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Landsdowne Centre - 5120 - 122 Street - Redevelopment - proposed

Like the Brewery District, the Lansdowne Project retains the possibility of future build-out on surface parking areas as businesses are attracted to the area that would convert surface parking to underground parking with additional mixed use development over top.
I personally believe that Canadian Edmontonians are unable to do so because, uh, some people out there in our nation don't have maps of their future plans, and, uh, I believe that our education like such as in planning school and, uh, the EAS everywhere like, such as, and I believe that they should, our education over here in the ...
I don't doubt that some redevelopment will eventually occur here, but there is absolutely zero chance the bridged portions are included. That's a lot of additional cost that would be much easier to actually profit off of if the FAR is included in another way (height, increased floor plates etc.). These types of proposal have a hard time working in cities like Vancouver and Toronto, I would be extremely surprised if they could make it pencil out here.
Why do you figure that?
Because the cost per sf of a clear span like that is quite high, and condo developments in edmonton are already low margined.
Bingo. That would get VE'd to death, but is a great bait and switch to sell planning on an up zoning.

That will inevitably become this.
I wouldn't place a bet on a rendering that is a placeholder by the author's own admission. As far as being 'negative', the forensic evidence is in and you seem to check off all the boxes -- maybe you should check the dictionary for more clarity on your condition.
Negative at times, supportive at others and more honest than it seems most can handle.
Here we go again, more negative speculation!
Here we go again with the unrealistic optimism. I'm all for densification and redevelopment at this location, but you also have to be realistic. It's not productive to hate on anything and everything, but it also doesn't help to uncritically praise every single thing that is proposed. Being critical doesn't mean being against it, it means tempering expectations. These types of building forms are quickly value engineered away in other Cities, and will likely happen here. It's a good way to get support for your development though, by starting with the "ideal" proposal and going from there.

Not that removing those spans is really a negative impact on the proposal, I don't think having them changes a proposal here substantially, a development here can be a net positive regardless of whether those elements are present. But to get those clear spans you need luxury prices, and I don't see how that happens with a development next to a gas station, 122 st, and the university farms.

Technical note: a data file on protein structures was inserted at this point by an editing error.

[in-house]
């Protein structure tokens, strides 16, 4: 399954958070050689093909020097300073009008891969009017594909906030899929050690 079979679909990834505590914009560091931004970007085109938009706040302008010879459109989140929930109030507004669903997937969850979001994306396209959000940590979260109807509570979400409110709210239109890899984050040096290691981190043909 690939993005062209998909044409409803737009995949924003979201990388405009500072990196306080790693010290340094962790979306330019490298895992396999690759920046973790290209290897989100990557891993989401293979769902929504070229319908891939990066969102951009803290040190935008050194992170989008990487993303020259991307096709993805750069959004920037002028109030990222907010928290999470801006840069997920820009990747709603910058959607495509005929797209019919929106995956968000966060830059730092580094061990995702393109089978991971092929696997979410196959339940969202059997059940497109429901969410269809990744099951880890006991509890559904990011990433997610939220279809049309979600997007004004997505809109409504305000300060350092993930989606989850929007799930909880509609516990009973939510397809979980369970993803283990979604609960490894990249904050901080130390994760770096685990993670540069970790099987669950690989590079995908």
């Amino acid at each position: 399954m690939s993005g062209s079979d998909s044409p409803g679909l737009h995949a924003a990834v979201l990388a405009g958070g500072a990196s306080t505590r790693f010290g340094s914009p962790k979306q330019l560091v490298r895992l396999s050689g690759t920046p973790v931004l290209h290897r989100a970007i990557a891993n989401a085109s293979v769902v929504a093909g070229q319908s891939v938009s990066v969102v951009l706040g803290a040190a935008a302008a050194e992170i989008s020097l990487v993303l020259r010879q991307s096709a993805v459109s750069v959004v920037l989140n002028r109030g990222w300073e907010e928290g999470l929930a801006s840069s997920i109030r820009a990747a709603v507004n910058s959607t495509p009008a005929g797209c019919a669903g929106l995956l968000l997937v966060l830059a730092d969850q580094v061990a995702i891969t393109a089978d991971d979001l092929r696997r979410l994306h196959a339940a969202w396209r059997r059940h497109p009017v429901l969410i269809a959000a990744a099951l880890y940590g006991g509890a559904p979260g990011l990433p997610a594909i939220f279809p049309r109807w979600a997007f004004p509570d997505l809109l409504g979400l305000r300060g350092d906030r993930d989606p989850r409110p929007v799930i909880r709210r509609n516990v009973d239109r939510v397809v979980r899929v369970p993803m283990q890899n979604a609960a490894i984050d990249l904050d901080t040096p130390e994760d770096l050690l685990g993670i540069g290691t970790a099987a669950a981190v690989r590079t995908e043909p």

Are you tearing down the idea of overly expressive architecture or the development procedure that takes place on all proposed structures before the final concept is set in place? In either case why express that before the project has been properly vetted -- what good does it do? I am not by any standard saying that the project will remain in the form proposed, but I do like the starting place -- it is creative (gas station or no gas station and I highly doubt that it will be there 20 years from now anyway). And as to the expense...a three-storey box truss two-way frame can easily pick up the loads (both lateral and vertical) without impacting the elevational design, rendering the concept no more expensive than load-transfer slabs than one normally finds over underground parking structures. This design has the added benefit of providing multi-sided retail space with exterior patio potential for interesting landscaping possibilities and gathering space for eateries. It's a good design -- no need to rip it apart at this stage -- unless that is your "thing". Doing that doesn't portend "wisdom" or "deep thought"; to me it is just a mindless irritant.
Alrighty then, I was initially just mentioning that the proposal as shown would be hard to pull off, not some grand value judgement on the project overall.

In any case, this project is in its early days, so it's ironic that you call us out for speculation, and then proceed to provide a ton of speculation about why you think it will work. Which is fine, all we can do is speculate right now and is basically the point of this forum, it's just slightly annoying that you make snarky and dismissive comments towards anyone who doesn't meet eye to eye with your high levels of optimism.

I think my post history is pretty clear, my "thing" is not to baselessly tear down projects for the sake of it. I would like to think my comments and concerns have some merit.

If you think the project can work and have reasons for that, just talk about those things instead of making combative comments towards the person who is just giving their views on a project, same as you. We can have a constructive conversation about this project while disagreeing
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lots that had gas stations need to sit vacant for years before they can be redeveloped due to ground contamination, so for the time being it kind of needs to be included.
Not really. Contamination doesn't just 'go away'. You either remove it, treat it with chemical injections or aerate it over time - how you remediate a contaminated site depends on the type of contamination too - hydrocarbons, dry cleaning chemicals, etc.
Depth of contamination plays a large role too. If a site can be dealt with by getting rid of surface soils then it's usually cleaned up quickly. However, some sites often sit vacant for years because it is expensive to remediate them. Developers/landowners will often wait until development occurs to conduct the remediation because that material was being removed anyway for a parkade (for example). They essentially avoid paying the excavation costs twice.